No flu shot for millions of Georgians - WALB.com, Albany News, Weather, Sports

No flu shot for millions of Georgians

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October 6, 2004

Albany-- A massive vaccine shortage is forcing public health officials to stop healthy people from getting vaccinated, and the precious vaccine will be given only to those considered high risk.

If you're healthy, chances are you won't be able to get a flu shot this year. Georgia, and the rest of the nation, are facing a huge flu vaccine shortage.

Thirty-six-thousand people in the United States die from complications from the flu each year, but millions of people won't be able to get the flu vaccine this year. "There clearly are a number of people who will benefit from the flu vaccine, and I'm afraid will not have access this year," says Public Health Director Paul Newell.

"We're sorry. Please understand there is a shortage of this vaccines and we're having to observe very strictly these guidelines."

Georgia public health was expected to receive more than 213,000 doses of the flu vaccine from British flu maker Chiron. But, the government stopped the company from shipping 48 million doses of the vaccine to the U.S. Now, state public health has only 413,000 doses.

"In public health, we got 40% of what we had anticipated in southwest Georgia," says Public Health Director Dr. Paul Newell.

Luckily, the southwest Georgia public health district also ordered 10,000 doses from another drug maker. "We had already administered 4,000 of our 10,000 doses. So, now we're having to reprioritize."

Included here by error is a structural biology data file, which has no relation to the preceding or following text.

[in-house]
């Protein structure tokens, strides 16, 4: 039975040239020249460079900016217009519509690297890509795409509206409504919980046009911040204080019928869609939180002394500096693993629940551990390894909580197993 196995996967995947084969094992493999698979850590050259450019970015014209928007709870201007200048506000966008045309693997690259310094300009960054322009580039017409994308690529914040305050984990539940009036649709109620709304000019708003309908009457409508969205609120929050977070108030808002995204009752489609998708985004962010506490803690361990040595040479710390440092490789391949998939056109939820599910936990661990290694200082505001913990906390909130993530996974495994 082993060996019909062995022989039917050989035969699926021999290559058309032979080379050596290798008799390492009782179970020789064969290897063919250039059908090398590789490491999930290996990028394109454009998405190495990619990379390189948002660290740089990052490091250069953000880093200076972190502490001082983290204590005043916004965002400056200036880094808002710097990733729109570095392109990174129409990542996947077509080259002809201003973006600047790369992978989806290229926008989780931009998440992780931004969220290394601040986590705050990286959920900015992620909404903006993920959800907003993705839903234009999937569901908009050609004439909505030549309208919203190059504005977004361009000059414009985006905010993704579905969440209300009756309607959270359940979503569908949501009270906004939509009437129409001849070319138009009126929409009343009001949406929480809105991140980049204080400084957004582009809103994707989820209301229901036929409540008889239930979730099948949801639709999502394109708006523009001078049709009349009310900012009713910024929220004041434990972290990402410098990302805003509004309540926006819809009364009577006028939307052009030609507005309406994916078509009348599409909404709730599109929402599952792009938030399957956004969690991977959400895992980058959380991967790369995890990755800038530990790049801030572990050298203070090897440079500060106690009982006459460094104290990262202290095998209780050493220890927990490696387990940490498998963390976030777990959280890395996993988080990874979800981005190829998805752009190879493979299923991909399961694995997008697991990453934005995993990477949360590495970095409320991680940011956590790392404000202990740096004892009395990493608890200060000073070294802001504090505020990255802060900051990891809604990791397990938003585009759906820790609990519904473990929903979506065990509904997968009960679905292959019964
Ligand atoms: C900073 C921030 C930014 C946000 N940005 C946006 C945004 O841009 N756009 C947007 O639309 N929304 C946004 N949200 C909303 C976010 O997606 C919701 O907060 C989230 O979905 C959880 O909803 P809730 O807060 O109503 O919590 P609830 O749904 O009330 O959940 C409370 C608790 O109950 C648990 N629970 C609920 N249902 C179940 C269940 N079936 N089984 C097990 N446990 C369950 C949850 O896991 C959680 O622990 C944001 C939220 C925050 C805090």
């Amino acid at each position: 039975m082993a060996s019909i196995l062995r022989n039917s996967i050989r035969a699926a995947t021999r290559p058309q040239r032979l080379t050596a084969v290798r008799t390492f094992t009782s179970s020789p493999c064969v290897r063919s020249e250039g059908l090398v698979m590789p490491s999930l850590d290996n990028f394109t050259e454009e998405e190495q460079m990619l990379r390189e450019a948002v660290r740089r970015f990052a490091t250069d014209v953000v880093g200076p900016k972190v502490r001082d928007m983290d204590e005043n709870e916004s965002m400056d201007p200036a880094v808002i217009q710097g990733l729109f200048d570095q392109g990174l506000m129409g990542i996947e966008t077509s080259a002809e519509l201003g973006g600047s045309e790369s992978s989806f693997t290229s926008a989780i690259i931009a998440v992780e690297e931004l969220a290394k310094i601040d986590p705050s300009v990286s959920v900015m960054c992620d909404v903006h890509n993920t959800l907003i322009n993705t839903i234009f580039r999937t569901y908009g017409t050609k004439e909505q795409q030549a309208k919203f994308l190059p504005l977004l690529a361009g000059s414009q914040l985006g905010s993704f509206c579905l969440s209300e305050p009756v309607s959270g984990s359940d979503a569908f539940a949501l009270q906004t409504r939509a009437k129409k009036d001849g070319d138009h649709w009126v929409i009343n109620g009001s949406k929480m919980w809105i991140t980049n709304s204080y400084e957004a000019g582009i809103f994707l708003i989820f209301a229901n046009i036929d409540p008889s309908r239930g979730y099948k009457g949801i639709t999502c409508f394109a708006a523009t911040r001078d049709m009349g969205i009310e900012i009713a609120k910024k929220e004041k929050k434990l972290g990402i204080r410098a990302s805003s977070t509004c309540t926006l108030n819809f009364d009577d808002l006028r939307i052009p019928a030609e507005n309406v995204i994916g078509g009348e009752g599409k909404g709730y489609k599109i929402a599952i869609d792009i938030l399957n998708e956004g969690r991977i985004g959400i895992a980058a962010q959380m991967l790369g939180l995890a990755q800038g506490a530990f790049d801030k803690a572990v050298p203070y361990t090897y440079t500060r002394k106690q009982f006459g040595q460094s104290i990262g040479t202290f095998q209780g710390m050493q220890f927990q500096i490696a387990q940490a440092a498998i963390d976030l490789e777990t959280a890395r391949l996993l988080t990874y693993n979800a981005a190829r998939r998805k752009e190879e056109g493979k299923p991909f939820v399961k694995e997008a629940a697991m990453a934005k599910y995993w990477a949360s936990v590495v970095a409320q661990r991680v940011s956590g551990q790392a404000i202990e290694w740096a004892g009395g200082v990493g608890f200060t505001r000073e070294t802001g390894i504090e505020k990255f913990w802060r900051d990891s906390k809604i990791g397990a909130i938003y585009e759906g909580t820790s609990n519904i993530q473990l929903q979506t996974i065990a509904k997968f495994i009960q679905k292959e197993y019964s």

And certain people top the priority list for vaccination. Infants 6 months to 23 months, people over 65, anyone with a chronic medical condition, pregnant women, and health care workers are the only people allowed to get a flu shot under new government guidelines.

"It is our responsibility to protect ourselves as much as possible against the flu," says Newell.

It's more important than ever to take steps to lower the risk of catching the flu, cover your mouth when coughing and sneezing, wash hands frequently with soap and warm water. Wash for about 15 seconds, long enough to sing "Happy Birthday." Use anti-bacterial hand wipes and gel sanitizers when you can't wash your hands, and avoid other sick people.

The Southwest Georgia public health district, which includes 14 counties, only has 6,000 doses to give to the 360,000 people in this area.

posted at 4:45PM by dave.miller@walb.com

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